“Oh come on, he doesn’t need a helmet! Riding a trottinette is easy.”
“He doesn’t understand how it works.”
“Sure he does.”
“He’s gonna fall.”
“It’s not that difficult!”
We bought Mark a trottinette, i.e. a kick scooter—but since none of us knew the proper terminology for it English, we adopted the French name. It sounds better, anyway.
I had a trottinette when I was a kid. It was bright red and my dad used a stencil to write “Juliette-Trottinette” on the handles, which was the coolest thing ever because I actually thought all the trottinettes had my name on them.
I can’t remember learning how to ride it, much like I can’t remember learning how to ride a bike, how to read or how to swim. Or, rather, I can’t remember not knowing. On the other hand, Feng acquired most of these skills as a young teen, when he came to Canada. This is probably why I would just give the trottinette to Mark and let him figure it out while Feng would bubble-wrap him and provide step-by-step instructions.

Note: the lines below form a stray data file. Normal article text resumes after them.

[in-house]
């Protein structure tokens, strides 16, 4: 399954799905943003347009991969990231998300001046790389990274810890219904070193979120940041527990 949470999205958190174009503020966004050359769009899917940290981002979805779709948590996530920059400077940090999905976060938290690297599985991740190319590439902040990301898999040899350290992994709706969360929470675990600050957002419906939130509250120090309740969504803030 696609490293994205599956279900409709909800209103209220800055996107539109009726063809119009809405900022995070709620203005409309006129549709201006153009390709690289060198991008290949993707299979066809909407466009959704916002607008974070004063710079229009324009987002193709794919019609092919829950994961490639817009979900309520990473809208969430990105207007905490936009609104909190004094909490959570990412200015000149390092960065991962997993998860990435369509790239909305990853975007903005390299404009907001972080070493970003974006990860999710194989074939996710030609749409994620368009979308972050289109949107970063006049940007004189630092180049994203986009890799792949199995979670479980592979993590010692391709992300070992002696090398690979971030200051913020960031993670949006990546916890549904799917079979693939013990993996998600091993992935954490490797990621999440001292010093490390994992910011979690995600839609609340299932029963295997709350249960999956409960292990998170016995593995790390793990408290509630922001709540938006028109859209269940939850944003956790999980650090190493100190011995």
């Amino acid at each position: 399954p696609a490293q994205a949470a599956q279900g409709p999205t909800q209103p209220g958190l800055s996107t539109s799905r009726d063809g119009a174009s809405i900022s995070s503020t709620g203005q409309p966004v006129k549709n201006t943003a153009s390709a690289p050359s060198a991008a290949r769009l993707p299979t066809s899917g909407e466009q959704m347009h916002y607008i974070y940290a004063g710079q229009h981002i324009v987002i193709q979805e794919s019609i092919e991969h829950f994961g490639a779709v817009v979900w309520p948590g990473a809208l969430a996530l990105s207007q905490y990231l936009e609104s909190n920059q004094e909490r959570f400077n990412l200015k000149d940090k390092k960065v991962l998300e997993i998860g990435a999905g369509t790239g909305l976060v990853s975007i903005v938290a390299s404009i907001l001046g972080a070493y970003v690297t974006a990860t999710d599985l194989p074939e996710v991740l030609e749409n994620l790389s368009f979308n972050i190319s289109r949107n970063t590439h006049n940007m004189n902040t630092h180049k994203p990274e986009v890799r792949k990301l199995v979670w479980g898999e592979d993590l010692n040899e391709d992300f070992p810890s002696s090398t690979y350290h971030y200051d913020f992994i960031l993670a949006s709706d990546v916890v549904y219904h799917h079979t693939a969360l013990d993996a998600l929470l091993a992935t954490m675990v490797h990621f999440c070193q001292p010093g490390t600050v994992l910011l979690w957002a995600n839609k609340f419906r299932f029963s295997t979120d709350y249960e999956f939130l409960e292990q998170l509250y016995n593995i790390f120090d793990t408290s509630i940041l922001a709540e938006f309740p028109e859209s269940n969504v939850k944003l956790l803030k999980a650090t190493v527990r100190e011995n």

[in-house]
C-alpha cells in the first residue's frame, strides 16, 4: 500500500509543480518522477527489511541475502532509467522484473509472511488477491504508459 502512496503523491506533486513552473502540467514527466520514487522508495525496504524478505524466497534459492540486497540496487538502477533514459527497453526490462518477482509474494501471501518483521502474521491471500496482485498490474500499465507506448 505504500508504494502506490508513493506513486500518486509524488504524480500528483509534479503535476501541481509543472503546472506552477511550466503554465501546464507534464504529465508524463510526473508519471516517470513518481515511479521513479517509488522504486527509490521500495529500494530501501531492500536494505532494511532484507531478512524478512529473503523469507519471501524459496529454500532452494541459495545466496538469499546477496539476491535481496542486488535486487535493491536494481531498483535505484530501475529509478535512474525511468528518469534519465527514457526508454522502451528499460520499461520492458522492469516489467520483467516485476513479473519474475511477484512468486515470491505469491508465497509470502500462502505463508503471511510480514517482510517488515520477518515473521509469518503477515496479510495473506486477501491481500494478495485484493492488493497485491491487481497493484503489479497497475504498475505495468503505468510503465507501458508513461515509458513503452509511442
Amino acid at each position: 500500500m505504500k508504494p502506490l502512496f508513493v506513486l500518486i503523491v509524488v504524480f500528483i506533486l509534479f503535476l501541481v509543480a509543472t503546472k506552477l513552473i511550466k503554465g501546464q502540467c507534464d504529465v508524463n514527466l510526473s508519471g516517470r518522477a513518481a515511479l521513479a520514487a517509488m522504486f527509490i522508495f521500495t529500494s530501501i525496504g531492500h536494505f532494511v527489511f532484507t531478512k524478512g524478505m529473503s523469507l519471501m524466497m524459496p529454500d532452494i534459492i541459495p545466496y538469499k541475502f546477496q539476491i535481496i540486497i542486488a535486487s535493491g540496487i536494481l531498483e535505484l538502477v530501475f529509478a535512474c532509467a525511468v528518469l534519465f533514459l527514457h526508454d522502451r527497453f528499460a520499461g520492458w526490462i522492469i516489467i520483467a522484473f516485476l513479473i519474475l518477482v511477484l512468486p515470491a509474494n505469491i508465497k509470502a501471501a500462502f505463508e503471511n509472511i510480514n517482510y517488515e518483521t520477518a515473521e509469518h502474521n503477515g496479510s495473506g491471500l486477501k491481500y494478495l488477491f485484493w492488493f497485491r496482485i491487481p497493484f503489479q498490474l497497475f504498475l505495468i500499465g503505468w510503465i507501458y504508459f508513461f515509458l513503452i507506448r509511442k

As usual, the truth lies somewhere in between. Mark understood how it works but he thought he’d be able to jump over the Loire River with his trottinette even though he can’t find his balance.
“Up… down. Foot up… foot down…”
Yes, it’s harder than it seems. Riding a kick scooter is an acquired skill.
“Alright, I’ll show you.”
“Wow, you’re good at this mommy!”
“Well, I have years of experience… did you see my knees?”
I have old scars everywhere on my legs. Nothing too ugly or unusual, but once in a while, someone notices and asks me what happened. “Er… I fell off my bike/skateboard/surfboard at one point between the age of 3 and 34?” I reply, slightly puzzled—doesn’t everybody has scars from crash-landing after going downhill at full speed?
Mark has a new bandage on his left knee. Maybe we won’t register him for a Red Bull challenge yet. Meanwhile, we practise riding the trottinette in the evening, on Nantes’ smooth pavement.